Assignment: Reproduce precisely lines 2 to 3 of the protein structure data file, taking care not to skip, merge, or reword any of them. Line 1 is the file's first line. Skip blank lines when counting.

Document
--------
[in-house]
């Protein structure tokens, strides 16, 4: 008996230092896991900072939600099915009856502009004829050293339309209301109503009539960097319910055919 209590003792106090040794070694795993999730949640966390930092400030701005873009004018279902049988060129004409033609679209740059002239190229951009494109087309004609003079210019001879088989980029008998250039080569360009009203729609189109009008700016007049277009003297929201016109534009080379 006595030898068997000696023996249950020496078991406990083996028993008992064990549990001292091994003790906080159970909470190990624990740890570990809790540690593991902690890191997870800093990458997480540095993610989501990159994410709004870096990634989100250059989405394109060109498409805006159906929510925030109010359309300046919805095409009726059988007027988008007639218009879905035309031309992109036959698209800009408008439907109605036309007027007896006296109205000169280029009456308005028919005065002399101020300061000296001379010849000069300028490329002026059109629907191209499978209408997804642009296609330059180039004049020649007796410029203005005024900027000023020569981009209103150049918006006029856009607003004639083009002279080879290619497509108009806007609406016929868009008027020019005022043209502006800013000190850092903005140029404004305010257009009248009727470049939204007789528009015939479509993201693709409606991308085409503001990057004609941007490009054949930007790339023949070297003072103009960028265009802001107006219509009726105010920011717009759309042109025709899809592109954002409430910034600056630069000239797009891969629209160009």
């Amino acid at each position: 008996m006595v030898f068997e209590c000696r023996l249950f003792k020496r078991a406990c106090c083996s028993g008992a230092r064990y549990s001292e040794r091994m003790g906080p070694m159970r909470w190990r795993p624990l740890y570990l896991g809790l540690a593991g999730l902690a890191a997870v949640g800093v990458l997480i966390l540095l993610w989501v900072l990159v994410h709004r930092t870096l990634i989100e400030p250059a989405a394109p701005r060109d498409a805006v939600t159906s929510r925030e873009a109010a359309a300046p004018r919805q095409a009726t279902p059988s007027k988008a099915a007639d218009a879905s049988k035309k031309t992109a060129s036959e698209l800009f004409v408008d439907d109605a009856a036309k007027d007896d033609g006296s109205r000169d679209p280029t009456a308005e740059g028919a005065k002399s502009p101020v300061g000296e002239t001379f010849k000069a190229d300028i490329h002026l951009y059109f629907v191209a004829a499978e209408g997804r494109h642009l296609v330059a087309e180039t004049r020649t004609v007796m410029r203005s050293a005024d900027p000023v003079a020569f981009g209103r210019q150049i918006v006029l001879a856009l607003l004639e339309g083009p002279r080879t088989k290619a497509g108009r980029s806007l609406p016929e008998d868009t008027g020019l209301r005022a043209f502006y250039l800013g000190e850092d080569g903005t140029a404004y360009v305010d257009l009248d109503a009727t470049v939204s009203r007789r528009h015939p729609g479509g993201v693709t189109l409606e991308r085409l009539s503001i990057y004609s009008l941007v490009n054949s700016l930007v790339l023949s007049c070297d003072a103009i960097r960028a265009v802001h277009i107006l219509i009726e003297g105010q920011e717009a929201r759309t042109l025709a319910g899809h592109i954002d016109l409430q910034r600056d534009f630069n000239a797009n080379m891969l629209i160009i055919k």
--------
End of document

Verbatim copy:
């Protein structure tokens, strides 16, 4: 008996230092896991900072939600099915009856502009004829050293339309209301109503009539960097319910055919 209590003792106090040794070694795993999730949640966390930092400030701005873009004018279902049988060129004409033609679209740059002239190229951009494109087309004609003079210019001879088989980029008998250039080569360009009203729609189109009008700016007049277009003297929201016109534009080379 006595030898068997000696023996249950020496078991406990083996028993008992064990549990001292091994003790906080159970909470190990624990740890570990809790540690593991902690890191997870800093990458997480540095993610989501990159994410709004870096990634989100250059989405394109060109498409805006159906929510925030109010359309300046919805095409009726059988007027988008007639218009879905035309031309992109036959698209800009408008439907109605036309007027007896006296109205000169280029009456308005028919005065002399101020300061000296001379010849000069300028490329002026059109629907191209499978209408997804642009296609330059180039004049020649007796410029203005005024900027000023020569981009209103150049918006006029856009607003004639083009002279080879290619497509108009806007609406016929868009008027020019005022043209502006800013000190850092903005140029404004305010257009009248009727470049939204007789528009015939479509993201693709409606991308085409503001990057004609941007490009054949930007790339023949070297003072103009960028265009802001107006219509009726105010920011717009759309042109025709899809592109954002409430910034600056630069000239797009891969629209160009």
């Amino acid at each position: 008996m006595v030898f068997e209590c000696r023996l249950f003792k020496r078991a406990c106090c083996s028993g008992a230092r064990y549990s001292e040794r091994m003790g906080p070694m159970r909470w190990r795993p624990l740890y570990l896991g809790l540690a593991g999730l902690a890191a997870v949640g800093v990458l997480i966390l540095l993610w989501v900072l990159v994410h709004r930092t870096l990634i989100e400030p250059a989405a394109p701005r060109d498409a805006v939600t159906s929510r925030e873009a109010a359309a300046p004018r919805q095409a009726t279902p059988s007027k988008a099915a007639d218009a879905s049988k035309k031309t992109a060129s036959e698209l800009f004409v408008d439907d109605a009856a036309k007027d007896d033609g006296s109205r000169d679209p280029t009456a308005e740059g028919a005065k002399s502009p101020v300061g000296e002239t001379f010849k000069a190229d300028i490329h002026l951009y059109f629907v191209a004829a499978e209408g997804r494109h642009l296609v330059a087309e180039t004049r020649t004609v007796m410029r203005s050293a005024d900027p000023v003079a020569f981009g209103r210019q150049i918006v006029l001879a856009l607003l004639e339309g083009p002279r080879t088989k290619a497509g108009r980029s806007l609406p016929e008998d868009t008027g020019l209301r005022a043209f502006y250039l800013g000190e850092d080569g903005t140029a404004y360009v305010d257009l009248d109503a009727t470049v939204s009203r007789r528009h015939p729609g479509g993201v693709t189109l409606e991308r085409l009539s503001i990057y004609s009008l941007v490009n054949s700016l930007v790339l023949s007049c070297d003072a103009i960097r960028a265009v802001h277009i107006l219509i009726e003297g105010q920011e717009a929201r759309t042109l025709a319910g899809h592109i954002d016109l409430q910034r600056d534009f630069n000239a797009n080379m891969l629209i160009i055919k």